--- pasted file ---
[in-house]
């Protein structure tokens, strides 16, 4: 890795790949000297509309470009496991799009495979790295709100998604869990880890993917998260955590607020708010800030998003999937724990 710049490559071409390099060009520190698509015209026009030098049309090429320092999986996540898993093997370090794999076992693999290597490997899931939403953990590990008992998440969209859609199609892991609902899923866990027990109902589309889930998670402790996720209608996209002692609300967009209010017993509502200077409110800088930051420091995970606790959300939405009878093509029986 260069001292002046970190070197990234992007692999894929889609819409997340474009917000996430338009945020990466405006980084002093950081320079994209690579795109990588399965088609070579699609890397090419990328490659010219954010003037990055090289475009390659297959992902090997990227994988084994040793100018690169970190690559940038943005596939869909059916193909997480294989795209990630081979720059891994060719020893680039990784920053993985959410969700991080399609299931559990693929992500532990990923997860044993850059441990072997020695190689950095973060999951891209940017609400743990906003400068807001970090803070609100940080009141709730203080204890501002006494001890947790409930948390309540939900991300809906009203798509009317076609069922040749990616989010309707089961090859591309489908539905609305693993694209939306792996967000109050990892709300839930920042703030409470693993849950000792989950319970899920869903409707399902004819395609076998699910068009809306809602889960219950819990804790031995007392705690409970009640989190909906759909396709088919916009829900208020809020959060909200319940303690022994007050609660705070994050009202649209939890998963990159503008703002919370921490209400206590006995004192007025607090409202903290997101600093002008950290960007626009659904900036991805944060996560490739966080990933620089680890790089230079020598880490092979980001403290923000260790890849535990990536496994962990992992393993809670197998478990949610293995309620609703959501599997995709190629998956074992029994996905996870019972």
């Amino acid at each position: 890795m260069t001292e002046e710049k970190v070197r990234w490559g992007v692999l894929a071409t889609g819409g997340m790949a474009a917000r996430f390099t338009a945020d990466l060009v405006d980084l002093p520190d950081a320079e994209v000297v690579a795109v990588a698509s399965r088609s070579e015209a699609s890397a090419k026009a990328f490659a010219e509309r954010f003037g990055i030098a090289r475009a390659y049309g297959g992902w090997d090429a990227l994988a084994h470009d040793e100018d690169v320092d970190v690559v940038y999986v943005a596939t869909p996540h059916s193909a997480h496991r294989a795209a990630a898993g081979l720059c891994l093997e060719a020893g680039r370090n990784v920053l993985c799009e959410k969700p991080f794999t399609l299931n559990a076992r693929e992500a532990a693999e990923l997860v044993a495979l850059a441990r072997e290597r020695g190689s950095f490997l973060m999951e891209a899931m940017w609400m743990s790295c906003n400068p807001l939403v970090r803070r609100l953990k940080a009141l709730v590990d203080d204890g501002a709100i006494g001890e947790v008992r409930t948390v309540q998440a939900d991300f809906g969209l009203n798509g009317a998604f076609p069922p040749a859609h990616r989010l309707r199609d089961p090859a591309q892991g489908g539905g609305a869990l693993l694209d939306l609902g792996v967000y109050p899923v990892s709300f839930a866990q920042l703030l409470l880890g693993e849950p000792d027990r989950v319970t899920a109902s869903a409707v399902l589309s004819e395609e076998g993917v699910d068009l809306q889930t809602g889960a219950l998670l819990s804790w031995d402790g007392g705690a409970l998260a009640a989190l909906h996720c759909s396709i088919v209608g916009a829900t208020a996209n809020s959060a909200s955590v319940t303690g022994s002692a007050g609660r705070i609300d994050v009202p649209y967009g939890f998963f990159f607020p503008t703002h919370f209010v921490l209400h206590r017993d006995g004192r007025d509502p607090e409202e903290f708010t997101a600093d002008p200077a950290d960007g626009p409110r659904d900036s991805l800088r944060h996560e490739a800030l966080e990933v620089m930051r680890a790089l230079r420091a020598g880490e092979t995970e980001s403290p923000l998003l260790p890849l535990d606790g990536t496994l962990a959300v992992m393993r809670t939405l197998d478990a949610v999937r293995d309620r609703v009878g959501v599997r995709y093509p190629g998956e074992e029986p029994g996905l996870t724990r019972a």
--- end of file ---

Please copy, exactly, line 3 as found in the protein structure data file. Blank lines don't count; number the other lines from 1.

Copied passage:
């Amino acid at each position: 890795m260069t001292e002046e710049k970190v070197r990234w490559g992007v692999l894929a071409t889609g819409g997340m790949a474009a917000r996430f390099t338009a945020d990466l060009v405006d980084l002093p520190d950081a320079e994209v000297v690579a795109v990588a698509s399965r088609s070579e015209a699609s890397a090419k026009a990328f490659a010219e509309r954010f003037g990055i030098a090289r475009a390659y049309g297959g992902w090997d090429a990227l994988a084994h470009d040793e100018d690169v320092d970190v690559v940038y999986v943005a596939t869909p996540h059916s193909a997480h496991r294989a795209a990630a898993g081979l720059c891994l093997e060719a020893g680039r370090n990784v920053l993985c799009e959410k969700p991080f794999t399609l299931n559990a076992r693929e992500a532990a693999e990923l997860v044993a495979l850059a441990r072997e290597r020695g190689s950095f490997l973060m999951e891209a899931m940017w609400m743990s790295c906003n400068p807001l939403v970090r803070r609100l953990k940080a009141l709730v590990d203080d204890g501002a709100i006494g001890e947790v008992r409930t948390v309540q998440a939900d991300f809906g969209l009203n798509g009317a998604f076609p069922p040749a859609h990616r989010l309707r199609d089961p090859a591309q892991g489908g539905g609305a869990l693993l694209d939306l609902g792996v967000y109050p899923v990892s709300f839930a866990q920042l703030l409470l880890g693993e849950p000792d027990r989950v319970t899920a109902s869903a409707v399902l589309s004819e395609e076998g993917v699910d068009l809306q889930t809602g889960a219950l998670l819990s804790w031995d402790g007392g705690a409970l998260a009640a989190l909906h996720c759909s396709i088919v209608g916009a829900t208020a996209n809020s959060a909200s955590v319940t303690g022994s002692a007050g609660r705070i609300d994050v009202p649209y967009g939890f998963f990159f607020p503008t703002h919370f209010v921490l209400h206590r017993d006995g004192r007025d509502p607090e409202e903290f708010t997101a600093d002008p200077a950290d960007g626009p409110r659904d900036s991805l800088r944060h996560e490739a800030l966080e990933v620089m930051r680890a790089l230079r420091a020598g880490e092979t995970e980001s403290p923000l998003l260790p890849l535990d606790g990536t496994l962990a959300v992992m393993r809670t939405l197998d478990a949610v999937r293995d309620r609703v009878g959501v599997r995709y093509p190629g998956e074992e029986p029994g996905l996870t724990r019972a």